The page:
Barn Raising: Day Two
Rested (hardly) and refreshed (barely). Ready for raising, day two.
Sam takes over at Henry’s controls.
Above, I peg together one of the stop-splayed scarf joints on a top plate. A pair of ash wedges are driven in opposing directions at the center of the joint to bring the joint tight before drilling and setting the pegs from above.
Once the three-piece top plate is joined, it’s ready to be lowered into place. Meghann gives it a little “bump” (above) to line up the mortise over the tenon.
A rare break in the action (above).
The top plates were assembled while resting on a pair of 6-inch long 2×4 blocks that suspended them just above the tenons on the post tops, with 2×4’s scabbed onto the sides of the post tops to keep the top plate from sliding sideways. When it came time to lower the top plates onto the post tenons, we rotated each block 90 degrees, then lowered the plate. Before dropping the plate fully home on its tenon, we had to insert the six braces. All in all, there are ten mortise and tenon joints that all come together simultaneously for each top plate. It’s a team effort.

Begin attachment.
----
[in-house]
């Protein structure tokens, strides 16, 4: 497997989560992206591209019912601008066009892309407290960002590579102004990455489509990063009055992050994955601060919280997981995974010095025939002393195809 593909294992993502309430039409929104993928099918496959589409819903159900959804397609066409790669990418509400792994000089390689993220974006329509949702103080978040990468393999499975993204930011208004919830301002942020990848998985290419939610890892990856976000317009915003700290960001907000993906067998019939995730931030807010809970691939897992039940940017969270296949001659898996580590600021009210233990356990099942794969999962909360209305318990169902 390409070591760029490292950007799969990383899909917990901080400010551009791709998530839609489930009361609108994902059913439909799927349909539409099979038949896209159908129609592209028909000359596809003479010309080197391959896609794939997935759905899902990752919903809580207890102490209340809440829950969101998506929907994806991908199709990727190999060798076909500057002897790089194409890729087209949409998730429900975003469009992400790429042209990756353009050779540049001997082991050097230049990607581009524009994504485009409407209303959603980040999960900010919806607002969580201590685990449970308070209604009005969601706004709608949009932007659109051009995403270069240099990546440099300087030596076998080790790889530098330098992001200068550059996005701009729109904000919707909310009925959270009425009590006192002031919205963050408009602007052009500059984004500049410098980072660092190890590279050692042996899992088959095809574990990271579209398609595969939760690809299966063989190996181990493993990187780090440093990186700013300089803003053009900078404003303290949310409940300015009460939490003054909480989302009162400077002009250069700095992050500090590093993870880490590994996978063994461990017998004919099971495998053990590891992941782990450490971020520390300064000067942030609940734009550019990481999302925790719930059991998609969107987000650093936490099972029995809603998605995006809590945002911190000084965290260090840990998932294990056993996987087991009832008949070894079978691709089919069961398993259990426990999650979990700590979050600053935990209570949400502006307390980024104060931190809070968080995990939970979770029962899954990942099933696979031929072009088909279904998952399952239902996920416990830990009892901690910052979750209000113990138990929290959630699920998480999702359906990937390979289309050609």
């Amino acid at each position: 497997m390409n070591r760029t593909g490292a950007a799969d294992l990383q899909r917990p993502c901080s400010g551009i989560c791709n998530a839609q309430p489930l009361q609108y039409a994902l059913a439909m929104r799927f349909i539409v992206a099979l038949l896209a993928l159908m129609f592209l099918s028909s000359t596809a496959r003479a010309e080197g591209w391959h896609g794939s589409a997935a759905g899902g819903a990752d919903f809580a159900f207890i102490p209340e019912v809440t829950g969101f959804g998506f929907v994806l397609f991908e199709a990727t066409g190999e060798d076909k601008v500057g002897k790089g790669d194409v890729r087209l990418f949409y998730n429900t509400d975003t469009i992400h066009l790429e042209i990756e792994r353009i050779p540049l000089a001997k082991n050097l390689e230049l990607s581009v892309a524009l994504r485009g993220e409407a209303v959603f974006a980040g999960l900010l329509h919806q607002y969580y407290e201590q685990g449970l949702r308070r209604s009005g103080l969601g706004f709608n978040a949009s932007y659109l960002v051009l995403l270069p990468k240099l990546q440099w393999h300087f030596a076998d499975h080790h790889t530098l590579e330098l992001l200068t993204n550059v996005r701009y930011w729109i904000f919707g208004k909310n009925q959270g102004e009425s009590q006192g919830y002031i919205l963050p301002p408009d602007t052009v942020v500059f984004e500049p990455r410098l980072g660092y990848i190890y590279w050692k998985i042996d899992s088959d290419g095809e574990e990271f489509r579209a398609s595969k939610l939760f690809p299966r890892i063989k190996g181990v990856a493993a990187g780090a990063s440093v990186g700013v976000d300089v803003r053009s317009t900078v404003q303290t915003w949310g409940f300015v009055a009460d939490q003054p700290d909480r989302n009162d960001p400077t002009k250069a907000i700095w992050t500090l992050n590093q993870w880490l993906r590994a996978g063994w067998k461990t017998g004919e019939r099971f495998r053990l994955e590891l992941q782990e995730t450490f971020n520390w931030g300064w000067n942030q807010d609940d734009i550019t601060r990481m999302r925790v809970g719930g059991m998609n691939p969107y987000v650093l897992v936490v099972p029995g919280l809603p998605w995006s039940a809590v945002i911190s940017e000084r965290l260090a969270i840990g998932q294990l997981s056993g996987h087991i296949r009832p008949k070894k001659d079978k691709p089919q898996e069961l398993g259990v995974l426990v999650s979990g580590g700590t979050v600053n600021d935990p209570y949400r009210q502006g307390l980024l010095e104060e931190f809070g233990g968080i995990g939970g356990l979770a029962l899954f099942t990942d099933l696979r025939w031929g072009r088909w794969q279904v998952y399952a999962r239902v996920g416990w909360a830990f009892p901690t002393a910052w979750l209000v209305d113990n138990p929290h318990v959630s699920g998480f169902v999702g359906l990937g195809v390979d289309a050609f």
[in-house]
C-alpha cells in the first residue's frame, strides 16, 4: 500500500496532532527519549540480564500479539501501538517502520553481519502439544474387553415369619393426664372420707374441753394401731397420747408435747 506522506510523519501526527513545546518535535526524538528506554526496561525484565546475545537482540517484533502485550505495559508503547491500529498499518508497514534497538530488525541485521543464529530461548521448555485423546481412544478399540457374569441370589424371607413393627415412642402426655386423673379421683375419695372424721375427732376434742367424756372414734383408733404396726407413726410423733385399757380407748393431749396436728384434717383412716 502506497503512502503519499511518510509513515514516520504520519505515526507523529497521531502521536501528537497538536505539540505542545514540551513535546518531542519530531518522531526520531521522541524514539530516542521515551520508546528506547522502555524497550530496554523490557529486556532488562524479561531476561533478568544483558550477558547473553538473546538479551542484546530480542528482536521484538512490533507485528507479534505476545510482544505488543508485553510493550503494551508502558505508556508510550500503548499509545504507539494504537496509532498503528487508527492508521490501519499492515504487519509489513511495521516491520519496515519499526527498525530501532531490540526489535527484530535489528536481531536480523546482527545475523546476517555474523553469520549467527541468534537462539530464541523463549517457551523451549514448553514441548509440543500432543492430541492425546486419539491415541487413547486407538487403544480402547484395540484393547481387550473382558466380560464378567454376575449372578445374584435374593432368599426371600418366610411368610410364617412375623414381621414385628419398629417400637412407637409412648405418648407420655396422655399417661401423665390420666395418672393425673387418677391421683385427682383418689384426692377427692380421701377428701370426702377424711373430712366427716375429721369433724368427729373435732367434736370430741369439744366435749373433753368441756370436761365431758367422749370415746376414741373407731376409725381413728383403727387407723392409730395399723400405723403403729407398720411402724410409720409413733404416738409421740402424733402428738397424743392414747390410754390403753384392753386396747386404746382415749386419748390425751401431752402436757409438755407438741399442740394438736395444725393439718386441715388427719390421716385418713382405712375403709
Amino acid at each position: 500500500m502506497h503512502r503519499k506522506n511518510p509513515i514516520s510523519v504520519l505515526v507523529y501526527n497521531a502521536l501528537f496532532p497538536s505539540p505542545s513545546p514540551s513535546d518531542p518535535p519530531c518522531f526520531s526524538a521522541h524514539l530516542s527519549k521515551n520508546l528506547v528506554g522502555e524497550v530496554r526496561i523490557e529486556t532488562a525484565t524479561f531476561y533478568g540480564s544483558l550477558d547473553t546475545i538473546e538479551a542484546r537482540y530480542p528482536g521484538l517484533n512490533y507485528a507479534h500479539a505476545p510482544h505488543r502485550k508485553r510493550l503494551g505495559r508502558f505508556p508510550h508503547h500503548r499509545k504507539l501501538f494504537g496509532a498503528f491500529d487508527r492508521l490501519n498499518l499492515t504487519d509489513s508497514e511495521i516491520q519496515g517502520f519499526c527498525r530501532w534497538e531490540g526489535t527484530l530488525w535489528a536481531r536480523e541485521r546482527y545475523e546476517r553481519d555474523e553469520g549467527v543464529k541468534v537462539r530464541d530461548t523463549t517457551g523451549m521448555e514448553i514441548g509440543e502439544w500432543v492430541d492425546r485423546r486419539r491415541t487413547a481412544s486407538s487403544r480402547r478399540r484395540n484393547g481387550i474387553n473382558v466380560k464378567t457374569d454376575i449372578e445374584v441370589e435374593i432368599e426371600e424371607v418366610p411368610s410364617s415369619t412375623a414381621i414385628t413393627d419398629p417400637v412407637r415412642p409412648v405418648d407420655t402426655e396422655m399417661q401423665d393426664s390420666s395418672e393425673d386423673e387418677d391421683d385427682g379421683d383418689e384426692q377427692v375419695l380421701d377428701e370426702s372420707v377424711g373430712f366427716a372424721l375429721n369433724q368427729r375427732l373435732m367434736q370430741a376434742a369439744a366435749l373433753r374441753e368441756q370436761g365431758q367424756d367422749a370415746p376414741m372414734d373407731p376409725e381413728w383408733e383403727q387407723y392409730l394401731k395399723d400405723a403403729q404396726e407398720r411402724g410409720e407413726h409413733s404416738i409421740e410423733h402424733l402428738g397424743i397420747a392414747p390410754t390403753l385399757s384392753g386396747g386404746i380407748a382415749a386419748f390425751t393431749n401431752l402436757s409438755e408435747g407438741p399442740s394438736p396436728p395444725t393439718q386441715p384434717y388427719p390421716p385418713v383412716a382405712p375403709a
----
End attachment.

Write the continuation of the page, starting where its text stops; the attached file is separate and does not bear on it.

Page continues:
With the top plate engaged with all brace and post tenons, we pull the joints tight with winches and straps (above and below).
At this point, the frame for the drive bay section of the barn is up.
Before we can continue to the roof trusses, Marion and I begin the process of drilling and pegging the frame members together.
A pallet on Henry’s forks made for a convenient work platform.
Marion’s brother, Toad, looks on.
While I drill, Marion holds the speed square next to the bit to keep me boring straight.
Once the pegs are in place, Meghann follows with a saw to cut them flush on the outer walls.
Sam prepares a sling on a roof truss (above).
Ready to fly in a truss to the frame.
Looking back, I can’t imagine what we would have done without Henry.
Once each truss was lowered to the top plate, we measured for the support posts, fitting between the collar tie on the truss and the anchor beam below.
With the truss support posts in place, we pulled it all together with the winches and pegged the trusses in place.
It took a stack of team members (Cat, Meghann, and Sam) to relay tools to the top plates as I peg the roof trusses in place.
Sam, another of the stellar A-Team members (above).
The sun drops below the trees as we put the second truss in place.
Toad aligns the truss as we check the fit. By day’s end, we had three trusses on the frame.